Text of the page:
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Is Everyone Really Beautiful?

By 12:00 PM ,

The other day, my friend shared an article on Facebook with a headline that definitely caught my eye.

Well, that's pretty different from what you usually here, especially with the rising of popularity with sites like Upworthy and Buzzfeed.

The author talked about how frequently we see blogs and inspirational quotes about how everyone is beautiful, usually meant to raise your self-esteem. I know I hear it a lot, and it really is nice for anyone with insecurities to hear that they're beautiful, regardless of what they look like. 

But apparently, this is harming us more than we realize.

What the author noted is simply this:

Everyone is not beautiful.

We all have physical imperfections. Some people have more than others, including issues with tumors, horrible acne, missing limbs, etc. There are a lot of people in the world who just aren't appealing to the eye, but for some reason, "beautiful" is the only positive word we can find to call them.

"Nobody says, "Everybody is a good listener." Nobody says, "Everyone is athletic to somebody." Nobody says, "You are an amazing writer, whether you know it or not.""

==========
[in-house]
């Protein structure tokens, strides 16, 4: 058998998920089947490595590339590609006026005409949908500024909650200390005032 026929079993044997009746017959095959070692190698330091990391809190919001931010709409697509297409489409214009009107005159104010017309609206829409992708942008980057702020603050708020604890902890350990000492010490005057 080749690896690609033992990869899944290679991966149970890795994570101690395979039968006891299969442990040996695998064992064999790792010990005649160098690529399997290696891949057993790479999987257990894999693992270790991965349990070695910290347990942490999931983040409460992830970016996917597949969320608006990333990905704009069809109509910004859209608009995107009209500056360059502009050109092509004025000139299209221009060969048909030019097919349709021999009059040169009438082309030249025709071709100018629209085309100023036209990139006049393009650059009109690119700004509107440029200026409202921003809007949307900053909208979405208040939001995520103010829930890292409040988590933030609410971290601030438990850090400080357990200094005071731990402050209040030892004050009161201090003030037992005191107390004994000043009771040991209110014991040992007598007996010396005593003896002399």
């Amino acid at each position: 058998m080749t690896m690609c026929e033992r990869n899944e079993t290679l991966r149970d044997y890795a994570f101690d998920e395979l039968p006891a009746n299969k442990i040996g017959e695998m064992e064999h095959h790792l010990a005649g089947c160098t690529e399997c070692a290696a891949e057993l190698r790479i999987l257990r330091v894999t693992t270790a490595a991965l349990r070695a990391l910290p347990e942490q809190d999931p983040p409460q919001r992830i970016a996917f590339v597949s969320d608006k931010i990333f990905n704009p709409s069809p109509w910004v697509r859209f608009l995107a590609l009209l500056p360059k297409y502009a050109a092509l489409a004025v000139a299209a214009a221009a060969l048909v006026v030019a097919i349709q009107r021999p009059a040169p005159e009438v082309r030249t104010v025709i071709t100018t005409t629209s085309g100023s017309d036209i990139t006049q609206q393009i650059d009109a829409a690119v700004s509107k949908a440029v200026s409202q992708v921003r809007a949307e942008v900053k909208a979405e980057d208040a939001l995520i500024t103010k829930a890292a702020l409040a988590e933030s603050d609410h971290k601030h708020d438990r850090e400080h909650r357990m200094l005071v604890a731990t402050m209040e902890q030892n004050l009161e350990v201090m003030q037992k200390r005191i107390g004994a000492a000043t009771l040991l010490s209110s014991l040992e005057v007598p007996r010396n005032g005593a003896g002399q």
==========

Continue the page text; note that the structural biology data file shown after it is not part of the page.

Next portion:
Honestly, this point kind of baffled me. It totally makes sense, but I've never even considered thinking about it like that. But it's true. Why is it that being beautiful is the trait that everyone automatically has access to?

As the writer pointed out, we've been conditioned to believe that beauty has more value than any other trait we have. Your looks influence everything about your life - finding a significant other, getting a job, etc. That doesn't sound like a positive thing to me.

Society really does thrive off of beauty. We see it in television, movies, advertisements. We're constantly being made to believe that our physical appearance is the most important thing we have to offer. 

You know, nobody means anything bad when they say everyone is beautiful. And we all understand that. But as the author said in the article, "Not everyone can be beautiful, just like not everyone can climb Everest or play saxophone or become a millionaire."

Rather than saying everyone is beautiful, why not tell them how important they are, or how valuable they are, or that they are worth loving? That sounds a lot more positive, especially in a world full of negativity surrounding the word "beautiful." There's more to us than what meets the eye.


*All credit for the idea goes to the author who wrote the article, linked at the beginning of this post*

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  1. I really like this, since becoming a mother the pressure to be a yummy mummy is just too much! its like your expected to always look good since becoming a new mum, when in reality that's not always the case.

    Great post